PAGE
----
Tuesday, May 17, 2016

The Carpetbaggers

In the days after the Civil War, a number of opportunistic Northerners moved into the defeated states of the Confederacy seeking election to public office--and drawing the support of the newly-freed slaves to win.  Some had lived in their new homes less than a few months before winning positions in statehouses and even Congress.  Some came with the honest intention of helping Reconstruction take place--but many just saw an easy path to political influence.  Those who had lived in the South before then developed a term for their newly-elected officials: Carpetbaggers.  The term came from the cheap luggage the new arrivals used to carry their belongings as they got off the carriages or the trains.

Wisconsin seems to have a new influx of Carpetbaggers in its political ranks.  Much is being made right now of State Senator and Congressional candidate Frank Lasee's actual residency.  Lasee claims an apartment in De Pere is his home.  But his wife lists her residence as being in Racine--and Lasee has claimed that house as both an asset and a residence in legal procedings.  In an expose piece over the weekend, the Milwaukee Journal Sentinel found Lasee's De Pere "home" listed on the temporary housing website AirBNB as being available for rental any day this year.  Lasee initially claimed that he and his wife only listed the apartment to rent out on Packers home game weekends.  And after the reporter pressed the issue further, the listing came down altogether.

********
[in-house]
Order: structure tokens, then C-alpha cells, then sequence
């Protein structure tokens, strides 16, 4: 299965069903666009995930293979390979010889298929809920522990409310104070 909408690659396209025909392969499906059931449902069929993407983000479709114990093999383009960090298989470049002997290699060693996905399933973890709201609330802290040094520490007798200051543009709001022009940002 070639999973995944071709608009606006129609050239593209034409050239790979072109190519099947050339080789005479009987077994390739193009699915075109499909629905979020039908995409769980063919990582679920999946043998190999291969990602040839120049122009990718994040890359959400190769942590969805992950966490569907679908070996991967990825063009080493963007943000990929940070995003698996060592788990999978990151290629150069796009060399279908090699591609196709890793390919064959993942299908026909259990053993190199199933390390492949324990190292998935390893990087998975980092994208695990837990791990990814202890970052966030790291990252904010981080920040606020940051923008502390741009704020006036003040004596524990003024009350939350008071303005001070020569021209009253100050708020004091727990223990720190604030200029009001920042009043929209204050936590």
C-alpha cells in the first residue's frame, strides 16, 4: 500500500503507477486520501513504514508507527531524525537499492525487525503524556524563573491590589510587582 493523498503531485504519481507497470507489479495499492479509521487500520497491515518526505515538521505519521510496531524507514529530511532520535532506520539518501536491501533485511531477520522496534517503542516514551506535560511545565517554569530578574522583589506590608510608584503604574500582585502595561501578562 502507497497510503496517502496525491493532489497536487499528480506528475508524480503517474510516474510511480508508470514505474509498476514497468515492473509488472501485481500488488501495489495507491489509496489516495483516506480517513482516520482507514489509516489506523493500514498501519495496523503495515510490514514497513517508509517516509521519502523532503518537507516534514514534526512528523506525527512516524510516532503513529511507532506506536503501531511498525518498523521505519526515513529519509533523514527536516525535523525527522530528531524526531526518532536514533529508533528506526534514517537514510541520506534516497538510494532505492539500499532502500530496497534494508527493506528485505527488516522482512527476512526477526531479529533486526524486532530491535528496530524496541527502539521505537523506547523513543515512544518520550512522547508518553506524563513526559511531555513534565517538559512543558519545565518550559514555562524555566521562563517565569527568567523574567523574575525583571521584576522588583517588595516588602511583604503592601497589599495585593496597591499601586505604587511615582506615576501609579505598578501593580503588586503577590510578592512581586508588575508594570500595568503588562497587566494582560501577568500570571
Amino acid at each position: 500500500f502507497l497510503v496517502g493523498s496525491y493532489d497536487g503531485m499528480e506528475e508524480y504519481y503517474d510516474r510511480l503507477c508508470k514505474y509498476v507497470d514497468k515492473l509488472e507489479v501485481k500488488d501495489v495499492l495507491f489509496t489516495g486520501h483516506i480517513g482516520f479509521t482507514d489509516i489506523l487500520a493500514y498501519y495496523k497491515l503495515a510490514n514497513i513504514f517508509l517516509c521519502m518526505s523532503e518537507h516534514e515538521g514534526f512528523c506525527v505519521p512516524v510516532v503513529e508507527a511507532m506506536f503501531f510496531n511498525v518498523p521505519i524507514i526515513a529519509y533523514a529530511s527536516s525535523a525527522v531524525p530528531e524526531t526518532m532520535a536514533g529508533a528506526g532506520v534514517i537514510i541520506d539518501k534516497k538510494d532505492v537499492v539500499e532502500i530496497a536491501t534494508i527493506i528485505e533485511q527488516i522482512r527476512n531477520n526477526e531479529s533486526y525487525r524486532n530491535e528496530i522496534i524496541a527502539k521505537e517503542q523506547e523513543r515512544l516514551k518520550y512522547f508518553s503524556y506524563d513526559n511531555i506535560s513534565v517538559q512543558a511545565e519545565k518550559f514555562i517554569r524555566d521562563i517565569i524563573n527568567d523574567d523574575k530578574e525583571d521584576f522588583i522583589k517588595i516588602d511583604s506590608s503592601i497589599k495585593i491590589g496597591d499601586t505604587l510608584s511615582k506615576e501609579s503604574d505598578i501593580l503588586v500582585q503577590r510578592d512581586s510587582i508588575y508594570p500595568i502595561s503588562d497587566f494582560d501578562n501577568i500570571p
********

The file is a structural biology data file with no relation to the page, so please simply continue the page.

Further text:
Lasee is not alone in questionable residency.  Congressman Glenn Grothman had to buy or rent a new place when he ran for the 6th Congressional seat in 2014 because he didn't live in the district.  Neither did his Republican primary challenger Duey Strobel.  You may recall that Congressman Reid Ribble had to move a couple of miles because he didn't live in the 8th District the first time he ran for that office.  And there are questions about the residency of State Senate Candidate Mark Elliott here in Oshkosh--as his announcement that he was getting into the race for the 18th District came from Florida--and his Facebook timeline was filled with pictures from the Sunshine State for several previous months.

It should be pointed out that under current state law, a person is not required to live in a district at the time they first run for an office--but they are required to move in before they can begin to serve.  But it seems to me that those already living in an area should make up the pool of candidates to serve that area--even if the Carpetbagger might have a better chance to win.

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